The Arizona Police Association (APA) is a state labor group made up of more than 12,000 officers and over 50 police agencies. One of its primary purposes is to protect the interests of Arizona law enforcement, corrections, detention and probation officers in the legislative process on the local, state and national levels.
The Arizona State Legislature began its 56th session on January 10, 2022. So far, 1,512 bills have been introduced. Here are some of the proposed law-enforcement-related bills that are being monitored by the APA and its lobbying firm, Willetta Partners.
Bills Supported by the APA
HB 2159: Law enforcement officers; polygraph; examinations: This is our 38-1100 Officer Bill of Rights legislation, and it has four main components:
- 38-1104 and 38-1108: Eliminates the use of polygraphs in administrative investigations. Although most agencies rarely use them now due to their unreliability, this bill will eliminate their use statewide.
- 38-1106: Affirmatively allows the hearing officer in an administrative appeal to consider as a mitigating factor any violation of 38-1100 in the determination of discipline.
- 38-1110: In the event of multiple officers involved in the same investigation, if it is determined that any individual officer has not committed any wrongdoing, that officer must be provided a notice of findings and exited out of the investigation as it proceeds. The officer would still be under advisement not to speak about the investigation.
- 38-1112: Adds psychological examinations to fitness-for-duty exams. The current law is silent on psychological exams. This provision provides the same protections and procedures for psychological exams as it does for physical exams. It also now requires the agency to provide the officer with a copy of the medical report within five days of the department receiving it.
HB 2248: Failure to return vehicle; repeal: This bill would repeal ARS 13-1813, stolen vehicle-security interest. This law essentially makes the police the repo men for used car dealers and auto loan companies.
HB 2319: Law enforcement activity; recording prohibition: This bill would make it illegal to record an officer without permission within 15 feet of law enforcement activity.
HB 2341: Appropriations; corrections officers; salary increase: This bill seeks to increase the pay of Arizona corrections officers.
HB 2342: Appropriations; DPS; salary increase: This bill seeks to increase the pay of Arizona state troopers.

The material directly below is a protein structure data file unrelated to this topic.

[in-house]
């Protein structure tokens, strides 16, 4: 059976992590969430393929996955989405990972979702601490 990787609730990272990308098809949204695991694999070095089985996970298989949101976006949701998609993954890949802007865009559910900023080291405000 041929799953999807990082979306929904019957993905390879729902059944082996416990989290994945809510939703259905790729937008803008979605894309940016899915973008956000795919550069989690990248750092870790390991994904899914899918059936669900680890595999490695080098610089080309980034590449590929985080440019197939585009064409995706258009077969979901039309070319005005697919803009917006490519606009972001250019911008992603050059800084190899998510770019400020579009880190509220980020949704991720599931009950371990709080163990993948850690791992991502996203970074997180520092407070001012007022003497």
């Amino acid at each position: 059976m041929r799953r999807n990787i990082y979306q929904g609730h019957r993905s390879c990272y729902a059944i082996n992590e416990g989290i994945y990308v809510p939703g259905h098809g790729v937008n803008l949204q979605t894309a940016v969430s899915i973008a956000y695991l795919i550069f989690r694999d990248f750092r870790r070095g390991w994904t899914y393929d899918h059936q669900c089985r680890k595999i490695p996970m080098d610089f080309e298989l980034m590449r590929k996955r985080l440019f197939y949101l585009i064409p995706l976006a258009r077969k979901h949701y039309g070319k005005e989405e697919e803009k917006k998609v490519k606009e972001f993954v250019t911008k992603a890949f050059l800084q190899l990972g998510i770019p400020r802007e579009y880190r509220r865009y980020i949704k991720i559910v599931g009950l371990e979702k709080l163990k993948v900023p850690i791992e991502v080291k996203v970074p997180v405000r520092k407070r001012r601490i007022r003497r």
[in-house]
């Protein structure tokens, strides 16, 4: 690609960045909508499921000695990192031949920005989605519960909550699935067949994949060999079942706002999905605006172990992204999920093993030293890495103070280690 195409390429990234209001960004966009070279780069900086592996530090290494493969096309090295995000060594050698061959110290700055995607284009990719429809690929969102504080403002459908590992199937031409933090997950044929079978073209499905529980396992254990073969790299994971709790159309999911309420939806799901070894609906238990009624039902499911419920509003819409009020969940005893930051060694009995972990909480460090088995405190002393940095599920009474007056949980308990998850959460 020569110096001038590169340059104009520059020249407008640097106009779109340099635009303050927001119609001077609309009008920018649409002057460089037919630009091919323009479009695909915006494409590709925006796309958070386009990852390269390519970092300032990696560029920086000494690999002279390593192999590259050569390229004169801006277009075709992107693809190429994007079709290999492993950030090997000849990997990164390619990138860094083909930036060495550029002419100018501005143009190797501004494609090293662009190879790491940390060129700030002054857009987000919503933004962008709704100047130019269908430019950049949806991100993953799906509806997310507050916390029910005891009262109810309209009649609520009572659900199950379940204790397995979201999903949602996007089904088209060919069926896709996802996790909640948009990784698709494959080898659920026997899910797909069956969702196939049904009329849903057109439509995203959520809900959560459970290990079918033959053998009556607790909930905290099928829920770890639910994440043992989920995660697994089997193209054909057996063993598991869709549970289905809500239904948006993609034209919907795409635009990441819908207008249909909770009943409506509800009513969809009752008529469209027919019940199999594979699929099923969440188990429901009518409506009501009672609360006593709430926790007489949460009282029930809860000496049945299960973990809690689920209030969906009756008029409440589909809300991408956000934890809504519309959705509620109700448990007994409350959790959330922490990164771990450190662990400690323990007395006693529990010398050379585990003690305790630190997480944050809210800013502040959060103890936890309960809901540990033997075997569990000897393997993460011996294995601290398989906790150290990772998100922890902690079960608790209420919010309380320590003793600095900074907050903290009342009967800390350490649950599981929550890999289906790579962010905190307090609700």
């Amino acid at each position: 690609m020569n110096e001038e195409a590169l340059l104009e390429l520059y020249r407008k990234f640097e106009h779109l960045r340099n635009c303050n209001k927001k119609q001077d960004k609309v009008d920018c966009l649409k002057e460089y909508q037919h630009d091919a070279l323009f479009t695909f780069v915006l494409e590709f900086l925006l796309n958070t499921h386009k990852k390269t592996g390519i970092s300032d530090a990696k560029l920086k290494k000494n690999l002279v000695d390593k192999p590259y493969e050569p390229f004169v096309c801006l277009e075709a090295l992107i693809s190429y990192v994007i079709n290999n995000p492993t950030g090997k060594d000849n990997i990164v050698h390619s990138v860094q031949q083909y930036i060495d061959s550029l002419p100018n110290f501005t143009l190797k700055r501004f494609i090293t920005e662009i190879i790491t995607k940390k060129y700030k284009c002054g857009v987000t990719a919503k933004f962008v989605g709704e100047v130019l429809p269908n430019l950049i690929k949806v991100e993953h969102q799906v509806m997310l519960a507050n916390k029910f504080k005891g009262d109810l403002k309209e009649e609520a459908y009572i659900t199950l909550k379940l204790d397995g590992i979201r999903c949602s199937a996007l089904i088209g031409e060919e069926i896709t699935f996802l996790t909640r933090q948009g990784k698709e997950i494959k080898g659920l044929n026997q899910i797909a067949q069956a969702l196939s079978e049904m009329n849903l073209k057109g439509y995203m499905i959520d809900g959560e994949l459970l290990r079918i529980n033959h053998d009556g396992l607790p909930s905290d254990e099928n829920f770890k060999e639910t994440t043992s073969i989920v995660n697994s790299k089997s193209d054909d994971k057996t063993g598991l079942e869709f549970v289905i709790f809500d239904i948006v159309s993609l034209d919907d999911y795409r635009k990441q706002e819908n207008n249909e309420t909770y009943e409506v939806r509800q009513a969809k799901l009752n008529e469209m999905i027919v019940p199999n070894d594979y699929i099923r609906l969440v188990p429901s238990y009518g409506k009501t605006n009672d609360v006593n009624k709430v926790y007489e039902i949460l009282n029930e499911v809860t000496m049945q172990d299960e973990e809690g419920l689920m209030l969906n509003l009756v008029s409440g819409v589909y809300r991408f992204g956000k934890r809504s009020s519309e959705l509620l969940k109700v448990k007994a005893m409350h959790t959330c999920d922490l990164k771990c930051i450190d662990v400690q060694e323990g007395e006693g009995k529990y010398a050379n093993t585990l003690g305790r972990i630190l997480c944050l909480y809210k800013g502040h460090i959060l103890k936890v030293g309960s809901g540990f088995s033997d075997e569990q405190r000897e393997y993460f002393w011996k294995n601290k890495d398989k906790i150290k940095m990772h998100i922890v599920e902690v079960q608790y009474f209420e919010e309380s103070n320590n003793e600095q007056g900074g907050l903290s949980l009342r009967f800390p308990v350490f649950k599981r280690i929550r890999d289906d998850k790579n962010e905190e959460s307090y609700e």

HB 2343: Interfering with a crime scene investigation; classification: This bill would classify disobeying a peace officer’s verbal order to remain off the premises of a possible crime scene as a Class 1 misdemeanor.
HB 2349: Peace officer standards board; membership: This bill would change the requirement so that one of the two officer representatives will no longer have to be a deputy (a deputy can still serve as one of the officers). Both officers must still be non-supervisors.
HB 2354: Tuition; family; post-traumatic stress; suicide: This bill would provide free college tuition at any state university for the surviving dependents of police, firefighters and veterans who suffer from duty-related PTSI and subsequently commit suicide.
HB 2589: DOC officers; personnel system; covered: Several years ago, sworn Arizona Department of Corrections supervisors lost their employment protections and became “at-will” employees. This bill attempts to reinstate those employment protections.
SB 1268: PSPRS; deferred retirement option plan: This bill would extend the current DROP plan from five to seven years. It would likely have a different rate of return from the original DROP plan. This is to encourage and incentivize officers to stay longer to help address the current staffing crisis. The bill would also create a task force to address possible plan improvements to tiers 2 and 3 to assist in recruitment and retention of officers. (Note: This bill is currently being drafted through the stakeholder process.)
Bills Opposed by the APA
HB 2222: Independent corrections oversight committee: This bill would create a very heavyweight inmate advocacy oversight board.
HB 2309: Detained juveniles; advisements; notifications: This bill would require the arresting officer to immediately advise an arrest juvenile of their rights and to notify the parents of the juvenile arrest within 90 minutes.
HB 2358: Sexual assault; survivors rights: This bill has some issues of concern as to implementation and operational impact, as well as investigative and prosecution compromise, such as providing an unredacted copy of the investigation at any time the victim asks for it.
HB 2518: Peace officers; liability; unlawful acts: This bill would eliminate qualified immunity.
HB 2688: Prisoner searches; requirements: This bill would place safety and operational challenges on DOC officers’ ability to conduct inmate searches.
SB 1166: Public employers: public monies: contracts: union activities: standing: state preemption: definitions: This bill would eliminate public employer union contracts and union activities, including being able to lobby or advocate for a political candidate.
For further information and updates on these and other current bills, please check the Arizona Legislature’s bill status inquiry page at apps.azleg.gov/BillStatus/BillOverview, or visit the APA website at azpolice.org.